11. cthulhu says

    @Sinij

    The corollary to that is that Hillary Clinton could sacrifice kittens with her bare hands on national television, and would still get the Democratic nomination.

  12. En Passant says

    No person shall be a citizen of the United States unless he is a non-Hispanic white of the European race, in whom there is no ascertainable trace of Negro blood, nor more than one-eighth Mongolian, Asian, Asia Minor, Middle Eastern, Semitic, Near Eastern, American Indian, Malay or other non-European or non-white blood, provided that Hispanic whites, …

    Racist? Sure.

    But from any practical perspective, loopy beyond comprehension.

    How many geneticists, DNA experts and lawyers would it take to determine whether any particular person met that criterion?

    "One of the best Chinese restaurants I went to in the Bay Area is owned by a Mormon and cooked by a Mormon. Really great Chinese food."

    Sounds like he would have benefited from some late night Edsel Ford Fung therapy at San Francisco's Sam Wo restaurant.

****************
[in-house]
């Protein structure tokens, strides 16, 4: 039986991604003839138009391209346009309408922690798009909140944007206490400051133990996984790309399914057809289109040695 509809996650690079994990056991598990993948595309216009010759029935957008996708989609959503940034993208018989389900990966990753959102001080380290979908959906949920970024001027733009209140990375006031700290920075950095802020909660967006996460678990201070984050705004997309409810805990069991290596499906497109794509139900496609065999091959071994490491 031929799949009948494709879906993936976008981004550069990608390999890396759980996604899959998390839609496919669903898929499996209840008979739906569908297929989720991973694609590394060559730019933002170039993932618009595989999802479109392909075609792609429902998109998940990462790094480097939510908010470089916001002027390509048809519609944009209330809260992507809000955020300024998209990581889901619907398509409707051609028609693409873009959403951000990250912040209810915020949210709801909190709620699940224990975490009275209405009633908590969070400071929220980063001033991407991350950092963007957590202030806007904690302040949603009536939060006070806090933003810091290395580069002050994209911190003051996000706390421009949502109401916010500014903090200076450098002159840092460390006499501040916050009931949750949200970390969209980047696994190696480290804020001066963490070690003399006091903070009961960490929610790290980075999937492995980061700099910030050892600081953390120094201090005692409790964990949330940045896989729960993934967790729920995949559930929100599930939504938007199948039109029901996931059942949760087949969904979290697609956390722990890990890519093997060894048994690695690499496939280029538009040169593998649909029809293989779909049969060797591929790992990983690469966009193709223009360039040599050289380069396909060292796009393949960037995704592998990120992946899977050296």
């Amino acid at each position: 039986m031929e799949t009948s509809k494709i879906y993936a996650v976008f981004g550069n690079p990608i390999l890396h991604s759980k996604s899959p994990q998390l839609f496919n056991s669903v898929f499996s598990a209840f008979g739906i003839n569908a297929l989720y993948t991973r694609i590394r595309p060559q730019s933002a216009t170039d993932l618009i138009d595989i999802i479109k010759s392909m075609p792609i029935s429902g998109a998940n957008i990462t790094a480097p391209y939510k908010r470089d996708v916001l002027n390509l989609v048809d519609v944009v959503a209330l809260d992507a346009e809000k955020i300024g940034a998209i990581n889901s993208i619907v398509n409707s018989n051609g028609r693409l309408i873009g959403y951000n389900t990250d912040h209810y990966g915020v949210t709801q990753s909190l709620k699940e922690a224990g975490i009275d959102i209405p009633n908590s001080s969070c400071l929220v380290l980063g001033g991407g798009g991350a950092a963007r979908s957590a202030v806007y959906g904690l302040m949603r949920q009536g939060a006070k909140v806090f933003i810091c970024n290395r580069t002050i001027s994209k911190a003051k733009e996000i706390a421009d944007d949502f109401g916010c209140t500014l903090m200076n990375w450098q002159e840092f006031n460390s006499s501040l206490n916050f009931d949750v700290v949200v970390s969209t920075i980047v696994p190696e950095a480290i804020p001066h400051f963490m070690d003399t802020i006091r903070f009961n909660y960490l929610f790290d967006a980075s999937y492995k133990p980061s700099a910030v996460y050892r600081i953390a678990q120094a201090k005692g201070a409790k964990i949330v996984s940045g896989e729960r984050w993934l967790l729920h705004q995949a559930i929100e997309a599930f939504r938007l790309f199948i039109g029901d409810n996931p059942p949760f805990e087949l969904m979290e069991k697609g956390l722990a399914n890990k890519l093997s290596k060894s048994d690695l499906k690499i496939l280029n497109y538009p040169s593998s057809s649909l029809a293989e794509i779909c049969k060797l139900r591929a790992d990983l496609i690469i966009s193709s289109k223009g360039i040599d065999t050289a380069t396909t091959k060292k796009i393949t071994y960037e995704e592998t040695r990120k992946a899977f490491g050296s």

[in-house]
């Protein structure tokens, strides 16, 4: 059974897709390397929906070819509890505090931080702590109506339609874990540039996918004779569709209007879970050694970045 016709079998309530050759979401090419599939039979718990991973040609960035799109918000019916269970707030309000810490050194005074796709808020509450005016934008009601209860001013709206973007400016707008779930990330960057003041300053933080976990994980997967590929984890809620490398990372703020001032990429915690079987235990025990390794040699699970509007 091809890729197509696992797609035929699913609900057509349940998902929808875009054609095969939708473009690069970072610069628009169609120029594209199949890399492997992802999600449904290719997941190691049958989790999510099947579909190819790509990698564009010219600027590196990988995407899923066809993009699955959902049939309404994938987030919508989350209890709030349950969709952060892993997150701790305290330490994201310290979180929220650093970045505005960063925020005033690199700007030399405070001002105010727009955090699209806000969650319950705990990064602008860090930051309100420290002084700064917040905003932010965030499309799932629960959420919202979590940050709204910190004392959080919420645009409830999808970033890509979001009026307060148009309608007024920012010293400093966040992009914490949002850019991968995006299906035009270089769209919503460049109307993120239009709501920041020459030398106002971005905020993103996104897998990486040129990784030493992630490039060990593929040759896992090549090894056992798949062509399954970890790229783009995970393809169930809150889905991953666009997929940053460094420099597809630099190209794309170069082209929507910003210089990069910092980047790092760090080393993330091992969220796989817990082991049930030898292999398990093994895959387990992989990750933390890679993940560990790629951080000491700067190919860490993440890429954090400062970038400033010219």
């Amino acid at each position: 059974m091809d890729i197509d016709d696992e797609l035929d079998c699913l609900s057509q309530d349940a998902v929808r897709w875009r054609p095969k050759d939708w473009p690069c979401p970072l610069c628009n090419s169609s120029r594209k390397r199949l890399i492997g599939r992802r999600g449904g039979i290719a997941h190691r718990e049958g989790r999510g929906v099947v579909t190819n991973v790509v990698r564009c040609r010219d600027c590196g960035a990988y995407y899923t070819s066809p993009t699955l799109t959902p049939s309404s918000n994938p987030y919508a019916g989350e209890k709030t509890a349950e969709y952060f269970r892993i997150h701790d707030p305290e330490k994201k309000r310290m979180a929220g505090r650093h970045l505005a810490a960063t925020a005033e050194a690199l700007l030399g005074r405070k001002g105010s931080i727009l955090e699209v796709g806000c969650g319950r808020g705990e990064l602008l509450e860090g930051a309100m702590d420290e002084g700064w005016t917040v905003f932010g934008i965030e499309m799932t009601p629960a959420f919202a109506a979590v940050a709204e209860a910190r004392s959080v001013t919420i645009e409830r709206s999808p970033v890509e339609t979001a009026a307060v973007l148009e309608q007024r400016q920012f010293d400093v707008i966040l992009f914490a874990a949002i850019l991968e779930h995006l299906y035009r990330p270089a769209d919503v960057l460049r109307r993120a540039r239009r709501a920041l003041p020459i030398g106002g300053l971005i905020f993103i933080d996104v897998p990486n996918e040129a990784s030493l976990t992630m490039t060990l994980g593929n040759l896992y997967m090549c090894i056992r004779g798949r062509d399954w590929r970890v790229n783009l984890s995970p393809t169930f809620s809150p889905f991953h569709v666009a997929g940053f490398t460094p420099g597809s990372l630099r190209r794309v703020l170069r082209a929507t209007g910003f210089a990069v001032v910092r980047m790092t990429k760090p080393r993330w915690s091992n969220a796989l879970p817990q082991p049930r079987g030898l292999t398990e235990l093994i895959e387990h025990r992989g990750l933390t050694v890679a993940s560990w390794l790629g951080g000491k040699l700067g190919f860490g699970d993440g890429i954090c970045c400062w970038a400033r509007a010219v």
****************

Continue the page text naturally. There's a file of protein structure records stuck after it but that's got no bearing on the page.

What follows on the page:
13. L says

    Am I missing something? He's a delegate. He goes to a party and says Trump's name. He's not an advisor or veep. His "job" could be performed by, well, anyone. Or anything. I could probably train my cat to be a delegate if I had enough catnip and patience.

    Sure, he's a scumbag, but he'll do more damage as a member of the bar than he will at the convention.

    If you were a candidate, would you accept him as your delegate?

  14. Duke of URL says

    Actually, as soon as the Trump campaign found out about him and that he'd sneaked into their database, they kicked him out. I don't like Trump, but please don't set up Strawman attacks.